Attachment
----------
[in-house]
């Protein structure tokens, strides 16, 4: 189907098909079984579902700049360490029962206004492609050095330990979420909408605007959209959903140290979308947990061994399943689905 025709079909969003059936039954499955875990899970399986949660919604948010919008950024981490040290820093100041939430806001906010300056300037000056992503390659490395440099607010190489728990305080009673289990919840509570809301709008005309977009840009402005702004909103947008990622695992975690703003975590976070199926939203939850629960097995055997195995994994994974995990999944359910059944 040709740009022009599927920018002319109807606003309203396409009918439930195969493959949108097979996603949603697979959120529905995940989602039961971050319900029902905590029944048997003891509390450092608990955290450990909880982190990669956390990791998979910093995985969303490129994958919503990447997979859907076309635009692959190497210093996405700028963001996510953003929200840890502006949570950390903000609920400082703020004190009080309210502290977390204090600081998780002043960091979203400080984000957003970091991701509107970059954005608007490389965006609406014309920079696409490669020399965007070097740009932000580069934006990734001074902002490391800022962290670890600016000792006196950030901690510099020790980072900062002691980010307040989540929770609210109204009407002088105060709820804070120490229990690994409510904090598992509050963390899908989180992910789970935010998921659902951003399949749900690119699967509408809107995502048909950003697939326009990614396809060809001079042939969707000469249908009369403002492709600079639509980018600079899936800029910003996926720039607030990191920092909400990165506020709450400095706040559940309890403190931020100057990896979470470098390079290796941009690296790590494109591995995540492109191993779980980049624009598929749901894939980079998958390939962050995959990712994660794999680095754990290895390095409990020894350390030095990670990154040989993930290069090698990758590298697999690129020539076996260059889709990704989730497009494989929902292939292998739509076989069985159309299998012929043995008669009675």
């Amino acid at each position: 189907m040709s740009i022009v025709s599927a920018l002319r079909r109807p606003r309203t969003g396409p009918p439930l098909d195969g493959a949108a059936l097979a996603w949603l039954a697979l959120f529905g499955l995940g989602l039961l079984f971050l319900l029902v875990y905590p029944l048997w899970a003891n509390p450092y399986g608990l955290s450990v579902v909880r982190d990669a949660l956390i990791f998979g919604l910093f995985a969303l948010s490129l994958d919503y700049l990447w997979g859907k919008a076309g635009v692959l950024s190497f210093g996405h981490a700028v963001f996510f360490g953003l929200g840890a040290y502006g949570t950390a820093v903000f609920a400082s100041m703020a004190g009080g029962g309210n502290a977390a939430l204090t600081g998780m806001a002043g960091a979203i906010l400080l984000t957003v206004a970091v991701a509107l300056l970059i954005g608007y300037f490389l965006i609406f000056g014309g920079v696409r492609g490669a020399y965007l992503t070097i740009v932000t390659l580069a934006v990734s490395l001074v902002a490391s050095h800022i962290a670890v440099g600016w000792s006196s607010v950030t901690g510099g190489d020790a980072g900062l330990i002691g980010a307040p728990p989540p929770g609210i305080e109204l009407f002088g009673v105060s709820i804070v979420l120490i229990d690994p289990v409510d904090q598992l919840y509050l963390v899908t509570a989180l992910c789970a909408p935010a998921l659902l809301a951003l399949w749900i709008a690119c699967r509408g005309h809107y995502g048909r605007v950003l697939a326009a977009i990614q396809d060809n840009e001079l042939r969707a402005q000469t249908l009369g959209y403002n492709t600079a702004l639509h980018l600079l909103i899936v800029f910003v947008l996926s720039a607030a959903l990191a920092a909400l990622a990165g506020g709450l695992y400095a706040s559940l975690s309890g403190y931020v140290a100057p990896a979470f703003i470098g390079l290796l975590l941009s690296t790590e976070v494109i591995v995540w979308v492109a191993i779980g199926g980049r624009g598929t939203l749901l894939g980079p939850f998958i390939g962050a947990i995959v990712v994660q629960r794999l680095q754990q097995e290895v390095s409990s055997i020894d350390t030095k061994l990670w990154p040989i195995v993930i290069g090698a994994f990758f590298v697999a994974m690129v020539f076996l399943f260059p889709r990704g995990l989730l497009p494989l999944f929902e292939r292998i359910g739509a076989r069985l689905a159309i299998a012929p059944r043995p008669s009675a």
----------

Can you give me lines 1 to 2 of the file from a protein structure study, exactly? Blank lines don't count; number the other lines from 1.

[in-house]
């Protein structure tokens, strides 16, 4: 189907098909079984579902700049360490029962206004492609050095330990979420909408605007959209959903140290979308947990061994399943689905 025709079909969003059936039954499955875990899970399986949660919604948010919008950024981490040290820093100041939430806001906010300056300037000056992503390659490395440099607010190489728990305080009673289990919840509570809301709008005309977009840009402005702004909103947008990622695992975690703003975590976070199926939203939850629960097995055997195995994994994974995990999944359910059944 040709740009022009599927920018002319109807606003309203396409009918439930195969493959949108097979996603949603697979959120529905995940989602039961971050319900029902905590029944048997003891509390450092608990955290450990909880982190990669956390990791998979910093995985969303490129994958919503990447997979859907076309635009692959190497210093996405700028963001996510953003929200840890502006949570950390903000609920400082703020004190009080309210502290977390204090600081998780002043960091979203400080984000957003970091991701509107970059954005608007490389965006609406014309920079696409490669020399965007070097740009932000580069934006990734001074902002490391800022962290670890600016000792006196950030901690510099020790980072900062002691980010307040989540929770609210109204009407002088105060709820804070120490229990690994409510904090598992509050963390899908989180992910789970935010998921659902951003399949749900690119699967509408809107995502048909950003697939326009990614396809060809001079042939969707000469249908009369403002492709600079639509980018600079899936800029910003996926720039607030990191920092909400990165506020709450400095706040559940309890403190931020100057990896979470470098390079290796941009690296790590494109591995995540492109191993779980980049624009598929749901894939980079998958390939962050995959990712994660794999680095754990290895390095409990020894350390030095990670990154040989993930290069090698990758590298697999690129020539076996260059889709990704989730497009494989929902292939292998739509076989069985159309299998012929043995008669009675």